Why the Romney bully story matters

A Washington Post story revealed that Republican presidential candidate Mitt Romney led a disturbing bullying incident in high school. What matters to the campaign now is how he handles it now — and so far, he’s handled it badly.

By Carly Rothman/The Star-Ledger

It would hardly seem fair to judge a 65-year-old man for the shameful things he did in high school, as long as he also regarded them with shame. That doesn’t seem to be the case with Mitt Romney.

Confronted this week by a Washington Post article in which five classmates independently recounted how he led them in an attack on a gay classmate in the 1960s, Romney did not do several things.

He did not say he remembered the incident with horror. He did not say he doesn’t remember the incident, but that bullying must not be tolerated and that vulnerable students everywhere should know he stands with them. Instead, Romney did what he seems to do best in tight spots: He hedged.

“Back in high school, I did some dumb things and if anybody was hurt by that or offended, obviously I apologize for that,” Mr. Romney said. “I participated in a lot of high jinks and pranks during high school and some might have gone too far and for that, I apologize.”

The “dumb thing” in question was an incident in which he and his friends pinned down a misfit kid who was presumed to be gay. As the boy cried, Romney cut off his hair. Romney’s fellow bullies told the Washington Post that the “vicious” attack on a classmate considered “easy pickins” has haunted them ever since. Romney says he doesn’t remember it.

Maybe that’s true (although it seems doubtful). But according to a classmate who apologized to the victim years later, the terrifying memory stuck with him long into adulthood.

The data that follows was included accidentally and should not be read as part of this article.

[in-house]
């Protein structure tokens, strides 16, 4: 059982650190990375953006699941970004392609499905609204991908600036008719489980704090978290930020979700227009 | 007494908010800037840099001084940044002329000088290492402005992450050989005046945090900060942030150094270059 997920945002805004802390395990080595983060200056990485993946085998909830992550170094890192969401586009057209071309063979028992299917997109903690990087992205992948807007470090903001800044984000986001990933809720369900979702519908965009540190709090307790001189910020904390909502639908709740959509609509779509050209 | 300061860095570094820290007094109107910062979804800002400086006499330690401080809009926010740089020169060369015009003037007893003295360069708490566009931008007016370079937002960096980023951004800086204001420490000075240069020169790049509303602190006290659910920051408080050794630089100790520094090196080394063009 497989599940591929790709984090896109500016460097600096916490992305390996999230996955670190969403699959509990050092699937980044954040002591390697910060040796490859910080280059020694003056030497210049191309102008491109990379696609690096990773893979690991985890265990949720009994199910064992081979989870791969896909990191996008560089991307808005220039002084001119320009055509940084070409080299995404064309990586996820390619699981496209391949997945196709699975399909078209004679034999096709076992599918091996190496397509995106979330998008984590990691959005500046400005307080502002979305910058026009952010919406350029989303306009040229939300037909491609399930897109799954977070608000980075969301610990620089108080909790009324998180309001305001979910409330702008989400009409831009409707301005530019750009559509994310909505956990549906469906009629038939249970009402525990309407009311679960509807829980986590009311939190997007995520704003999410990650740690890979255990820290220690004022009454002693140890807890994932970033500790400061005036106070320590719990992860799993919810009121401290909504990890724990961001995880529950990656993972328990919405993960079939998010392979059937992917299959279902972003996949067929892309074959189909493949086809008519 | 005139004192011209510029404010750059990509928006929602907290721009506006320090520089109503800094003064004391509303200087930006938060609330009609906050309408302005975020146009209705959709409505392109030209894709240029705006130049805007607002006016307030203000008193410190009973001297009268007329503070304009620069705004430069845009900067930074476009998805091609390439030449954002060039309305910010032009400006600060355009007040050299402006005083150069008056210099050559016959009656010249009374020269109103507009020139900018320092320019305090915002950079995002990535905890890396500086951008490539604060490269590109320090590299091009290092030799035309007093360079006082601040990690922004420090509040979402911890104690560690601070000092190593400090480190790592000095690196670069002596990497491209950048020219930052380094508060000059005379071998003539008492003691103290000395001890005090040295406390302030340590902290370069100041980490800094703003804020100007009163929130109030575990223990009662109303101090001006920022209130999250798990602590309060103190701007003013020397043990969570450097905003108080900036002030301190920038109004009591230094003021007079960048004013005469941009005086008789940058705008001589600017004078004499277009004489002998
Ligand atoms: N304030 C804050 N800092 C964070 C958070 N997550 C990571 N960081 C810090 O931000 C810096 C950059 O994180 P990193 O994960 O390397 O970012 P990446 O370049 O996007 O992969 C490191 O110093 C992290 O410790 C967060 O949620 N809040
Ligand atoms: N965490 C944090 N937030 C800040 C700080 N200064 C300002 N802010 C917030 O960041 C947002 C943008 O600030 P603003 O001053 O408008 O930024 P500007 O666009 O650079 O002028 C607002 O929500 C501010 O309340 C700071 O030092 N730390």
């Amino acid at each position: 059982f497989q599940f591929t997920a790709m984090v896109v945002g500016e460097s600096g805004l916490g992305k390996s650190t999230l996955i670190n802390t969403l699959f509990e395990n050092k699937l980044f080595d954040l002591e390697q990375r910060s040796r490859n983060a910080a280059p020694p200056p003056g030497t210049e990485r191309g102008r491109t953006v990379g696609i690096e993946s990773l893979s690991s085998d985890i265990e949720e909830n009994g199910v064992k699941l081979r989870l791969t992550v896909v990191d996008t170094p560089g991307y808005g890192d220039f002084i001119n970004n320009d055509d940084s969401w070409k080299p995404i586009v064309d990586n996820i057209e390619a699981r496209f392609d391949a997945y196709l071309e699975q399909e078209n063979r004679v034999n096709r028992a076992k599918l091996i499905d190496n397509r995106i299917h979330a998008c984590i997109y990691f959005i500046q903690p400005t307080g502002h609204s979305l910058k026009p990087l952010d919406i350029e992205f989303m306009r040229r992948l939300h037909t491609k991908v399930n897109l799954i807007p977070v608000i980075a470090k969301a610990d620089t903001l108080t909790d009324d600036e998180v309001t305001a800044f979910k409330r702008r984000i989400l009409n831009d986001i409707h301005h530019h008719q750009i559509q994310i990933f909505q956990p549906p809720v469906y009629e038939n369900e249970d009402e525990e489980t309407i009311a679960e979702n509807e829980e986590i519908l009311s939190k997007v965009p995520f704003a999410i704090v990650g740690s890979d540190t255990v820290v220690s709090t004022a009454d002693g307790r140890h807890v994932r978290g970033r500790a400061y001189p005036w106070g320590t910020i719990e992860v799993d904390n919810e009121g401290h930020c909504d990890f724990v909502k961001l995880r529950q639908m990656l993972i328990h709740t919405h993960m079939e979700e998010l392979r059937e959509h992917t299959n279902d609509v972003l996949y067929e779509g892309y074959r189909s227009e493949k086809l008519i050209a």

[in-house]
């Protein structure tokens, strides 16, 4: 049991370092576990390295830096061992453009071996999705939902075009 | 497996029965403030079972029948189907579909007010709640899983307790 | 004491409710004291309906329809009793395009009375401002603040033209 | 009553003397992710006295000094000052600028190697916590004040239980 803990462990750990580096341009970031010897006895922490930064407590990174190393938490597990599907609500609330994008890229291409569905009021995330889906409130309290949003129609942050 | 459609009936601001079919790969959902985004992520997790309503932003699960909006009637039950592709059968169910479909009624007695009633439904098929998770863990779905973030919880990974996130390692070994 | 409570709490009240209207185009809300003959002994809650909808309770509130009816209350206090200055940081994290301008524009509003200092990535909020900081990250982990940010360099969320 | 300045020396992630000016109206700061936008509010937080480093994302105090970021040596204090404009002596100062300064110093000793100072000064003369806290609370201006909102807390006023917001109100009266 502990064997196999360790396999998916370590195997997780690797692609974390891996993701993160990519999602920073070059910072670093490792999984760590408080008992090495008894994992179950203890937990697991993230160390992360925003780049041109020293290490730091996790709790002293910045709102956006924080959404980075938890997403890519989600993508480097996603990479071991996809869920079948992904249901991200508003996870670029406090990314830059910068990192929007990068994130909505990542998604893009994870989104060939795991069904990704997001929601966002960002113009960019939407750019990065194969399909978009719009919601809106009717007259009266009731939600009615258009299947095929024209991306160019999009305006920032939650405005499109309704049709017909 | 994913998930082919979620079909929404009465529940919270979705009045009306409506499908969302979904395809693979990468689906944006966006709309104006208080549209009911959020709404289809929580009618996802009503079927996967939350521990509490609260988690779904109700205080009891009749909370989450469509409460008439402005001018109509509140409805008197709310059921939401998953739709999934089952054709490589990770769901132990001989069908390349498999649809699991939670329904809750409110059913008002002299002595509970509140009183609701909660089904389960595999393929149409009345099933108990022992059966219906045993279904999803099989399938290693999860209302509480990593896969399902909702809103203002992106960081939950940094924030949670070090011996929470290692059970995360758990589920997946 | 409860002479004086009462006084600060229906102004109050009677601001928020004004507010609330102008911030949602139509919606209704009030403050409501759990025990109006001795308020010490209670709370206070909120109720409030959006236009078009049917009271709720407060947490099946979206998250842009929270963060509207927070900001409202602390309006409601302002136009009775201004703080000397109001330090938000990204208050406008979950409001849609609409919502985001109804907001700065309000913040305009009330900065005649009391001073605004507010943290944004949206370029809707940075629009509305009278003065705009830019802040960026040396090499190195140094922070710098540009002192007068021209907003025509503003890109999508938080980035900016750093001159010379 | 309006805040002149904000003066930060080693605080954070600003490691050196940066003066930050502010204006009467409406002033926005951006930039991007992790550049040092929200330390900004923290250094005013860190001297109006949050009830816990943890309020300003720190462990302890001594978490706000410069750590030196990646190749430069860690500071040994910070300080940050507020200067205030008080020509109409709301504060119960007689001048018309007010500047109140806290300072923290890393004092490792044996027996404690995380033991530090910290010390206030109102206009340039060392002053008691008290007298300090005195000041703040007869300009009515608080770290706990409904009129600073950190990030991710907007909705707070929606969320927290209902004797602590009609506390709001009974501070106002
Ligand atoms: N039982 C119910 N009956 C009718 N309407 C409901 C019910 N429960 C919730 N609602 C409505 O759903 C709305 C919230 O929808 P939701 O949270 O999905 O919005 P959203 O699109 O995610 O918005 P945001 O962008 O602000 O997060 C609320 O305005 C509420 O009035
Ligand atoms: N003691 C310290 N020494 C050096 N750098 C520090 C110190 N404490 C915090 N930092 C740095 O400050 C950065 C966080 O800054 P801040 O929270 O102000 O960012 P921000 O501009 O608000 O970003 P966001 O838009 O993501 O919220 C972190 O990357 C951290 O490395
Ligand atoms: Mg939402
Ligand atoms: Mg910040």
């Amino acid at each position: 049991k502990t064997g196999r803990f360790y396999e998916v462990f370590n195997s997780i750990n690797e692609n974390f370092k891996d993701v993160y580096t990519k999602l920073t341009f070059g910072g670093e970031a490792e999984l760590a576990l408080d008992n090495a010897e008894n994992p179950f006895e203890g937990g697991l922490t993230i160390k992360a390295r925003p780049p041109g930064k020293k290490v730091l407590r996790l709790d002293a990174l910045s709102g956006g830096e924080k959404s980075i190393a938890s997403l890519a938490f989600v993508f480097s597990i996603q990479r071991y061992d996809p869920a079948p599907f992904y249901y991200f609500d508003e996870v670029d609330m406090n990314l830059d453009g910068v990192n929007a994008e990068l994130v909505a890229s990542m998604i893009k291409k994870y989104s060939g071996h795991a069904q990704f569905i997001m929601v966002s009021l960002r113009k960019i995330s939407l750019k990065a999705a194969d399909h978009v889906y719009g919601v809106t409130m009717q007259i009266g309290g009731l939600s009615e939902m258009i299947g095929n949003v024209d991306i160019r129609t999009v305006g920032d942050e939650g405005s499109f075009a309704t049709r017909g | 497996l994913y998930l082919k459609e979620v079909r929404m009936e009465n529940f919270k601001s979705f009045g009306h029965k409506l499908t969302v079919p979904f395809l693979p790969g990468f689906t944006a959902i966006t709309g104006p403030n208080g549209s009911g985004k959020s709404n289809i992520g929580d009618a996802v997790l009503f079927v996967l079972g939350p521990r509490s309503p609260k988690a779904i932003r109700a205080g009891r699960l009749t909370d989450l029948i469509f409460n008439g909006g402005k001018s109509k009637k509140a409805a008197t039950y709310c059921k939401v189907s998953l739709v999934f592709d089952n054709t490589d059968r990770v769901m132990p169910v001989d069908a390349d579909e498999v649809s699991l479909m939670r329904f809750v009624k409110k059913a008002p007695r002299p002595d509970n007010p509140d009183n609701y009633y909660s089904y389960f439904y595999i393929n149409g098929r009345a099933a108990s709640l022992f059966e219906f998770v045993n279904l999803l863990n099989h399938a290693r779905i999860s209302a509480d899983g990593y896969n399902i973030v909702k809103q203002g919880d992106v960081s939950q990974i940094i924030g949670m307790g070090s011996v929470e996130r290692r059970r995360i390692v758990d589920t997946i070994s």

In September 2010, after a spate of suicides by young victims of bullying, columnist Dan Savage started the “It Gets Better Project,” which uses user-created videos to let young LGBT people know that no matter what challenges they encounter as teens, they can find happiness and acceptance at some point in adulthood.

Today, Mitt Romney sent those same kids a less helpful message: that the students bullying them without consequences today will still be evading responsibility when they are powerful adults.

This message seems more than accidental coming on the heels of another recent Romney saga — the resignation of his foreign policy spokesman Richard Grenell, who is openly gay, after Romney failed to stand by him publicly in the face of an anti-gay onslaught.

One can only hope these were two isolated cases of bad public relations, not a window into what’s actually in Romney’s heart, or a hint of how he really treats those more vulnerable than he.

As a father, businessman, former governor and potential president, Romney owes it to all kids — the bullies and the bullied alike — to be a better leader.


Categories: Discrimination, Elections, Government, LGBTQ Rights, Media & Culture, Statements, U.S. News

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